Ironically, the lead story BBC Ten O’Clock News which followed this programme was a report calling for the demolition of Haut de la Garenne home in Jersey. Children weren’t listened to. Children were abused. Seventy years of failure: The Jersey Way.
Can we demolish Greater Manchester Police? Maggie Oliver one of the few who can hold their head up catalogued their failings from the inside as a young office investigation these child abuse allegations and noted how often young girls she worked with had been let down by those supposed to protect them, by the police, by social services, by the community. We know all of this if we watched, as I did, the dramatization of their story, Three Girls, shown recently on BBC 1. But here it is Assistant Chief Inspector Steve Haywood speaking to the press after the successful prosecution of nine Asian men of Pakistani origin giving the usual reassurances to the public. The same Assistant Chief Inspector Steve Haywood that had discontinued the first investigation four years earlier. The same Assistant Chief Inspector Steve Haywood whose force conveniently lost a catalogue of evidence collated for them by one of their outstanding officers Maggie Oliver. She too was betrayed. This is an issue of class. White, working-class girls, trouble.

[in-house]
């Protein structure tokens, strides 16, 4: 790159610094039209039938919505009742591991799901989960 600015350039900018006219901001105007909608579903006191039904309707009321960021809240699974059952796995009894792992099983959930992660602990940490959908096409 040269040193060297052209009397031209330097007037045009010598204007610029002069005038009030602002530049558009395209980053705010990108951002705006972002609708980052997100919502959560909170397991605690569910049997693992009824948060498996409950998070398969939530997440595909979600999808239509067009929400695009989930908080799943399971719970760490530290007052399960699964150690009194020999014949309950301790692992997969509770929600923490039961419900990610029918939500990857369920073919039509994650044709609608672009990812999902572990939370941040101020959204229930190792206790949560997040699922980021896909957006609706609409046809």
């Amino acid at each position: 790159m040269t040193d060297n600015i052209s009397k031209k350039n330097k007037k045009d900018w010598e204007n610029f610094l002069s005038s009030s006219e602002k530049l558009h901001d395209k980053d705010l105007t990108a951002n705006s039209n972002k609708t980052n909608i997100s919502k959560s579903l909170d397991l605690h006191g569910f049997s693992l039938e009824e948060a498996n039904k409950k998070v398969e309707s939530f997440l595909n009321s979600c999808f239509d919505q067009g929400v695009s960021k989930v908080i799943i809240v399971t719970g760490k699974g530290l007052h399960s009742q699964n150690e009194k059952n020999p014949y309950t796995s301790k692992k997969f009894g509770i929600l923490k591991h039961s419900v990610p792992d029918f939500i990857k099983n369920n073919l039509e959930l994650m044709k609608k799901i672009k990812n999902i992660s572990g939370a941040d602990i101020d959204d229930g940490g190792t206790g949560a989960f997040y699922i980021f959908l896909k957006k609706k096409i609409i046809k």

‘It’s no wonder they come to us,’ said ‘Daddy’ a nickname for one of those successfully prosecuted.
Although a convicted paedophile and rapist ‘Daddy’ does have a point.
Can we abolish the Rochdale Care System? This is shown graphically when the mother of one of the girls that is being raped and abused by men says something that is not politically correct. ‘What are you going to do about those Pakis abusing my daughters?’ she asks social workers and care workers involved with her children. She is removed from the meeting and not allowed to attend further meetings. We can’t have working-class mothers calling paedophile rapists Pakis.
The British National Front and English Defence League filled their boots with the images of Pakis raping young white girls as young as thirteen. We know this for sure because the father of Girl A speaks hear on camera and says they were the only ones that listened to what he had to say and believed him when he told them how his daughter was raped.
Thirty more prosecutions have been made since that case. That’s meant to reassure us. But if we listen to Sarah Rowbotham who made a spider-chart of all those mentioned by the girls in Rochdale and catalogued who they were and how they were connected and estimated such abuses had been going on for a minimal of ten years or more, if we listen to Nazar Afal, who, as public prosecutor estimated that 100 000 girls are abused every year, then 30 doesn’t seem that big a number. In fact your chance of getting prosecuted for raping young white girls works out at 0.0003. There’s more chance of getting hit by an asteroid. Perhaps one day we will have justice. The Betrayed Girls are still being betrayed. That shame is ours.